S&P 500 Futures regain 4,150, Treasury yields stay firmer amid cautious optimism

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  • Markets edge higher as traders welcome June after an upbeat May.
  • S&P 500 Future reverse the previous day’s pullback from monthly top.
  • US 10-year Treasury yields print three-day uptrend to pare the biggest monthly loss since late 2021.

Global traders offer a warm welcome to June following the first upbeat month for equities in five, as well as recalling the bond bears after four months of a rise in Treasury bond yields.

While portraying the mood, the US Treasury yields underpin the US dollar rebound, up two basis points to 2.86% by the press time. However, the S&P 500 Futures rise half a percent near 4,150 and confused traders.

The cautious optimism could be linked to mixed comments from the US policymakers and unclear data from the US. However, firmer yields and the US dollar rebound challenge bulls ahead of the key US ISM Manufacturing PMI for May, expected 54.5 versus 55.4 prior, as well as Fedspeak.

It’s worth noting that doubts over the Fed’s next moves, despite recently hawkish rhetoric, keep the risk barometer S&P 500 Futures on the front foot despite the firmer US Treasury yields and the US dollar.

Even so, comments from US Treasury Secretary Janet Yellen and Atlanta Fed President Raphael Bostic, as well as US President Joe Biden’s readiness for using harsh measures on Russia, challenge the recent positivity in the market.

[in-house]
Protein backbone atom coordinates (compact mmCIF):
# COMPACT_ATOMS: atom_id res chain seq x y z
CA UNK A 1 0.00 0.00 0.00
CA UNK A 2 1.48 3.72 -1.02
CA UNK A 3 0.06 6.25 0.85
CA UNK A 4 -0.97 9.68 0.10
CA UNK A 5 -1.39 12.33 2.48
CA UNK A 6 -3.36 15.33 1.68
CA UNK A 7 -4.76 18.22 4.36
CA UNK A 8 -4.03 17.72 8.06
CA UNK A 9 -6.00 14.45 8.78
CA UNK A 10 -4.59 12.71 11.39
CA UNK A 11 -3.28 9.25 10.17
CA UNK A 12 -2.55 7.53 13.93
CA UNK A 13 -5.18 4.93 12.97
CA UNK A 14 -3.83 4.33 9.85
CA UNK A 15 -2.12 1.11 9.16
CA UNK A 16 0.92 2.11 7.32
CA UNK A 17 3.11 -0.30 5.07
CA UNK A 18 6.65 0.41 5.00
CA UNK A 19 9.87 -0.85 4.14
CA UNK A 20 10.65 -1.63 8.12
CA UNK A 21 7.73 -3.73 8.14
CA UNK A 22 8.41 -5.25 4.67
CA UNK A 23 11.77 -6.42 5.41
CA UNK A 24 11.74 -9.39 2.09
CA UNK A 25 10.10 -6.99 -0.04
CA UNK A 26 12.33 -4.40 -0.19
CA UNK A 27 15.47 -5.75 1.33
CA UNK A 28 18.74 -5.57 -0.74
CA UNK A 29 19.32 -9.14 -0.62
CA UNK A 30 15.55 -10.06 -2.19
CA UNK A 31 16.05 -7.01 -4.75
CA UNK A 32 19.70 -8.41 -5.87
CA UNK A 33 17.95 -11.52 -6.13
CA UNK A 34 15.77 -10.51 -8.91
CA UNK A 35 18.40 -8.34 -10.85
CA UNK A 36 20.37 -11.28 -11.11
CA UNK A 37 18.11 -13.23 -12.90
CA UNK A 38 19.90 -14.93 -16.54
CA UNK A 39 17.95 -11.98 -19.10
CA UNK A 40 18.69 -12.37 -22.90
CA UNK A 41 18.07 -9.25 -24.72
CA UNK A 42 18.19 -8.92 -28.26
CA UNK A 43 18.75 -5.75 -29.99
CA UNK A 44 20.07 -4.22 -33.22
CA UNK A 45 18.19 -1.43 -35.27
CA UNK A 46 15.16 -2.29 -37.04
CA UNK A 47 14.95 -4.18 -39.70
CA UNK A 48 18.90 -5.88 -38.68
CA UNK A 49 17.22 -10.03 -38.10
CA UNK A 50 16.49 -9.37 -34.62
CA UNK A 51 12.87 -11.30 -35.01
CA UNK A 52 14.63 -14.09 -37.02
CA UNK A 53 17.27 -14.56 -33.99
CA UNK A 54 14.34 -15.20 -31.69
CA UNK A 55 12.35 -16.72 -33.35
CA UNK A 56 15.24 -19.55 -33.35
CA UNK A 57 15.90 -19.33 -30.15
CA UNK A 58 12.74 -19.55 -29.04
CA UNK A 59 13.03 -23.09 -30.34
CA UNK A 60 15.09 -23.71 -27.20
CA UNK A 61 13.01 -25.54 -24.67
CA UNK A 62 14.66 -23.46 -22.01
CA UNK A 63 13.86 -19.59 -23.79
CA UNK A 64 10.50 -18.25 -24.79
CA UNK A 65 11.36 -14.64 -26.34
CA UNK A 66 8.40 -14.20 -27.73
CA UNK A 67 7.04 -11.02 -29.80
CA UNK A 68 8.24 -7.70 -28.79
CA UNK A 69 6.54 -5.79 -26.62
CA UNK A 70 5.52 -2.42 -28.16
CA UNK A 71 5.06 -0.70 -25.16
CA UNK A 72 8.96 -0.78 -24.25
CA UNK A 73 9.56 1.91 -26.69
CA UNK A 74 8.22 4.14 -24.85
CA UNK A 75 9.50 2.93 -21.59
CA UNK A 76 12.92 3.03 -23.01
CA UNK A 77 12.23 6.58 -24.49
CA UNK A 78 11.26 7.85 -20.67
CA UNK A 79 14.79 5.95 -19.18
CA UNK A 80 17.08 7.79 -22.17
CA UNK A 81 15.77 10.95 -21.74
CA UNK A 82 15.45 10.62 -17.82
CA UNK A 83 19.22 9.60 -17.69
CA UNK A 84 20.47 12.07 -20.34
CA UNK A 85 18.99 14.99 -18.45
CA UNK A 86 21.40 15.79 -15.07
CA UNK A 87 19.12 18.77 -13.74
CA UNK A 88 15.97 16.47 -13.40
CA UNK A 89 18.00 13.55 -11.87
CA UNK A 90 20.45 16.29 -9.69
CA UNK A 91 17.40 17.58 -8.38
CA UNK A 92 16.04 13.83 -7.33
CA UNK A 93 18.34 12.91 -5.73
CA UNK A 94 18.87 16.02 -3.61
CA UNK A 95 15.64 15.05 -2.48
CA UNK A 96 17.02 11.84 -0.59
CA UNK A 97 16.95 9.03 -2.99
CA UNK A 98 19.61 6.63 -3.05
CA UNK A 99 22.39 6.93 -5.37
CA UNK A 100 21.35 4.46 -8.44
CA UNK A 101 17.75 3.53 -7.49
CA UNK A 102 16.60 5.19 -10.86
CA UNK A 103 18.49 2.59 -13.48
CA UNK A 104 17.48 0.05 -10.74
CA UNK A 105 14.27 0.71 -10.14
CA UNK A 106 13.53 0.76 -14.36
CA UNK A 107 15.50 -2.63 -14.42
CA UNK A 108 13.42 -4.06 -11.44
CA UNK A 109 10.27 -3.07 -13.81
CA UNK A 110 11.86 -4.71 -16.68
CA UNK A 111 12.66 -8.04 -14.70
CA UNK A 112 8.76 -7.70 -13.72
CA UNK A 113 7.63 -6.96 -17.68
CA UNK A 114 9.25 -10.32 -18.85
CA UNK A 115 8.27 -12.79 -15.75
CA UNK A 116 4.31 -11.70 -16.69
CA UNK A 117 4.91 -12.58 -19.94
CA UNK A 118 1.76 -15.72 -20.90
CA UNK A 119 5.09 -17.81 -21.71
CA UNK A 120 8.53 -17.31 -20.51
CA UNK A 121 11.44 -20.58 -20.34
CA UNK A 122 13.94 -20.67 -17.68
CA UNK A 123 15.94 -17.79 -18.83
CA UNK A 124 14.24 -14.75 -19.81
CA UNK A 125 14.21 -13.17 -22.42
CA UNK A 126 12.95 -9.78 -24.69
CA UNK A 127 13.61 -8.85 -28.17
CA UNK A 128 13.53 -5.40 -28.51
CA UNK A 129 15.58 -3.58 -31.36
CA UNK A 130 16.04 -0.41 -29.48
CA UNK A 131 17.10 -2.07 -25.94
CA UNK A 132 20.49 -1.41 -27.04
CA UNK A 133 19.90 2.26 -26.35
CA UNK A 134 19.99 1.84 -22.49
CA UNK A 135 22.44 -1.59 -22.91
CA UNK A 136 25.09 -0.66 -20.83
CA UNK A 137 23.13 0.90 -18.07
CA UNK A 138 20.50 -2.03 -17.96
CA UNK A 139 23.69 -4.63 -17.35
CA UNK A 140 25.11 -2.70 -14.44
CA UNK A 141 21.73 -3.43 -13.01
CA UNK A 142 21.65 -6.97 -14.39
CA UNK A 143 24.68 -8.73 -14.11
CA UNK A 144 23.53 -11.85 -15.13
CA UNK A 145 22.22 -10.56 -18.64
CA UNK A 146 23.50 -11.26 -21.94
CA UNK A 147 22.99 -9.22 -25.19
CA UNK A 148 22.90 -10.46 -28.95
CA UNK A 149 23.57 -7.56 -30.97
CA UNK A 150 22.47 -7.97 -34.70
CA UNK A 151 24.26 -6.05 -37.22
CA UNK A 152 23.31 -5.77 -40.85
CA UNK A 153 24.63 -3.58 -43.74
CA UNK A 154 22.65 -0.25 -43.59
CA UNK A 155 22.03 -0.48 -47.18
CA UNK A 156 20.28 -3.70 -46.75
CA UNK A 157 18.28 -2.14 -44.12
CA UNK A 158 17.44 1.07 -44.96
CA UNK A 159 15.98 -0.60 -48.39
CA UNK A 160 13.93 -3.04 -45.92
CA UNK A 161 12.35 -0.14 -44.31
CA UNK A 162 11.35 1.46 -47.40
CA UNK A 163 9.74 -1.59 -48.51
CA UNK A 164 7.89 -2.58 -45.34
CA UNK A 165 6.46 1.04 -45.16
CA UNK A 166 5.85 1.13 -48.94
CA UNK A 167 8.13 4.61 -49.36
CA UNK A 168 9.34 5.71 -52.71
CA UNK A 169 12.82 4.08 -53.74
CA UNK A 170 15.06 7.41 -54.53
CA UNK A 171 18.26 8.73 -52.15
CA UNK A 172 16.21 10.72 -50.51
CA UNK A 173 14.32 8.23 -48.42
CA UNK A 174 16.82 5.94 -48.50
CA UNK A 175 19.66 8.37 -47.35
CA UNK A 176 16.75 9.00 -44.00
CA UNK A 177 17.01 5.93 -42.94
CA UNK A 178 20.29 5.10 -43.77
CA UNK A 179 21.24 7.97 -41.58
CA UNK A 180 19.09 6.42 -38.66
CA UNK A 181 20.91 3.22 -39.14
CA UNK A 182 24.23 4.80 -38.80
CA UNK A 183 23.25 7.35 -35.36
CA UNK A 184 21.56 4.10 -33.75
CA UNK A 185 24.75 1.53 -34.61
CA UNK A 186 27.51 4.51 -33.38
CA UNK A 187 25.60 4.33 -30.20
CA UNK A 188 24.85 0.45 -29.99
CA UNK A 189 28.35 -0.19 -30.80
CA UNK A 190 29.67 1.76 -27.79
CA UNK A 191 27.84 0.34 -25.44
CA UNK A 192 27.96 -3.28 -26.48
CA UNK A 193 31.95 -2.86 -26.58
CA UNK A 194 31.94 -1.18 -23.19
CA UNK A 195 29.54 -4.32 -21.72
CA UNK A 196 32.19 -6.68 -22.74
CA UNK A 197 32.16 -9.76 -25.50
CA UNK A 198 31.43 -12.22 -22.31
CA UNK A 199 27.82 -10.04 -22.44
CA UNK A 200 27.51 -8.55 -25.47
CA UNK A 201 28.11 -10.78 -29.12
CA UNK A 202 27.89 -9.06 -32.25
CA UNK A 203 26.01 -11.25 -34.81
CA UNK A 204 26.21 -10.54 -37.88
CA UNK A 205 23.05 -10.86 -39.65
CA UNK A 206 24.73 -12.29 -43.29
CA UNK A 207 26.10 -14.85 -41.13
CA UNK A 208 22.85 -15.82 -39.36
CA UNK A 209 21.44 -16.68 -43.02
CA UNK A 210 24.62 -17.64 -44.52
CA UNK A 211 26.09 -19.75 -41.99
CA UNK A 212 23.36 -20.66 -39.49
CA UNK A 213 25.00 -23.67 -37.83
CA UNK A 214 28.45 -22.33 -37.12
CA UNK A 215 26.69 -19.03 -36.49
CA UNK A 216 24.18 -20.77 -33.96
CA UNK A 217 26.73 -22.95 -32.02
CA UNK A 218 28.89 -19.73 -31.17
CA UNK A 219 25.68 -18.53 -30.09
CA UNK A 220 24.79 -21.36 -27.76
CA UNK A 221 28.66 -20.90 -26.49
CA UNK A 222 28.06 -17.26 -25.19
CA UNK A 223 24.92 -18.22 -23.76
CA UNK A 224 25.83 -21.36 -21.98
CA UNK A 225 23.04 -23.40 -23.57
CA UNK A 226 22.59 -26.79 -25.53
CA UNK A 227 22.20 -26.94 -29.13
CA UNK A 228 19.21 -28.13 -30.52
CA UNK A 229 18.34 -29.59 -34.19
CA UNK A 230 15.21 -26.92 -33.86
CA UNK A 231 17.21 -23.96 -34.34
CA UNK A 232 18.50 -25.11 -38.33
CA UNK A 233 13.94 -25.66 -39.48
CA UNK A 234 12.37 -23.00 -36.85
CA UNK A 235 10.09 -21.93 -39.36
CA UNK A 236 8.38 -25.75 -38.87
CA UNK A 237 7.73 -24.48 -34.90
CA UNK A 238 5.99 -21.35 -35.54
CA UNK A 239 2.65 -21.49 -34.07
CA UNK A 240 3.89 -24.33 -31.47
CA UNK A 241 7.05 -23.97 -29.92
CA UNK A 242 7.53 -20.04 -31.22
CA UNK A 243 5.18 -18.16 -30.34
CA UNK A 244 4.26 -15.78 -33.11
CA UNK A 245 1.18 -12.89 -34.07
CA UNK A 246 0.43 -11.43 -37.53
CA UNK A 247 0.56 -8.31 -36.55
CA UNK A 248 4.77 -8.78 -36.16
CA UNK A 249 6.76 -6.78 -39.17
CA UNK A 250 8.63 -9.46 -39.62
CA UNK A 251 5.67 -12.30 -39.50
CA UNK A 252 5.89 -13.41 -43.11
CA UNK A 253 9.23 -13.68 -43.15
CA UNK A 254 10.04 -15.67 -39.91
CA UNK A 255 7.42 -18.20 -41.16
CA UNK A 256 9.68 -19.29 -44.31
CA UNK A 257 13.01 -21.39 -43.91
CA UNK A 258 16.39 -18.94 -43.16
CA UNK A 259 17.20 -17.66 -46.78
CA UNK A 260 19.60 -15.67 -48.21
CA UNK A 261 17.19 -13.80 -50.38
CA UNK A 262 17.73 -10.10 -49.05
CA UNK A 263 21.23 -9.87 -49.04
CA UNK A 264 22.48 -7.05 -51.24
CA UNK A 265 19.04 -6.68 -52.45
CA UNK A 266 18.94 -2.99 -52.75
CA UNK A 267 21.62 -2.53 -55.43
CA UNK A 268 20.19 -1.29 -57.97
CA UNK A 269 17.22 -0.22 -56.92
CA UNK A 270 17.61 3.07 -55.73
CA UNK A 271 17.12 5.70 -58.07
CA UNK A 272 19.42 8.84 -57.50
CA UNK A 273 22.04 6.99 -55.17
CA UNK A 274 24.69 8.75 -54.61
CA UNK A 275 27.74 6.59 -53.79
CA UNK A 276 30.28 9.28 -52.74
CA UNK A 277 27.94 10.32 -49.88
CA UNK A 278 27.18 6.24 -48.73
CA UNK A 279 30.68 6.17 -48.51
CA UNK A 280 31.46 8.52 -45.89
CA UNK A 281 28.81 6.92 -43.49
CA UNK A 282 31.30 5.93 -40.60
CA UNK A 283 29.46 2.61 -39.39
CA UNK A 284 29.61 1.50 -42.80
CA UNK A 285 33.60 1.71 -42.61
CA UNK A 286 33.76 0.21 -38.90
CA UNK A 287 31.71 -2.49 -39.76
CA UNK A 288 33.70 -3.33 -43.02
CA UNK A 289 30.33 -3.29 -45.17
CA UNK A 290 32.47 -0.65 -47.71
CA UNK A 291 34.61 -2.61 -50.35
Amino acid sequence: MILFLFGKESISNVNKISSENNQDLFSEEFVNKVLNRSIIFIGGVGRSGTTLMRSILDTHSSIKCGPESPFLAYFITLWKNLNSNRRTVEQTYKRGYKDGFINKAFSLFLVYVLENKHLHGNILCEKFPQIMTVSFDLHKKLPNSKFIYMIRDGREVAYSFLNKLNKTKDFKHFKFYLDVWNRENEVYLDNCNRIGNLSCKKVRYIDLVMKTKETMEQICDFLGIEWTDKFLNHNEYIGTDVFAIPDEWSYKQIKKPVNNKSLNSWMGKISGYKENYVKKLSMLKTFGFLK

“US Treasury Secretary Janet Yellen said on Tuesday that she was wrong in the past about the path inflation would take, but said taming price hikes is President Joe Biden’s top priority and he supports the Federal Reserve’s actions to achieve that,” said Reuters. On the other hand, Fed’s Bostic crossed wires during an interview with MarketWatch as he said that his suggestion that the central bank takes a September “pause” in its push to raise interest rates should not be construed in any way as a “Fed put,” or belief that the central bank would come to the rescue of markets.

Also weighing on the gold prices could be comments from US President Joe Biden as he said, “If Russia does not pay a heavy price for its actions, it will send a message to other would-be aggressors that they too can seize territory and subjugate other countries,” per The New York Times.

It needs to be observed that the US Chicago Purchasing Managers’ Index and CB Consumer Confidence both rose past forecasts for May whereas the Dallas Fed Manufacturing Business Index dropped to the lowest levels in two years. Also, Australia’s Q1 GDP and China’s Caixin Manufacturing PMI for May both came in better than expected and stop the bears from retaking control.

To sum up, mixed concerns and data test the market’s sentiment as traders brace for second-tier US data/events.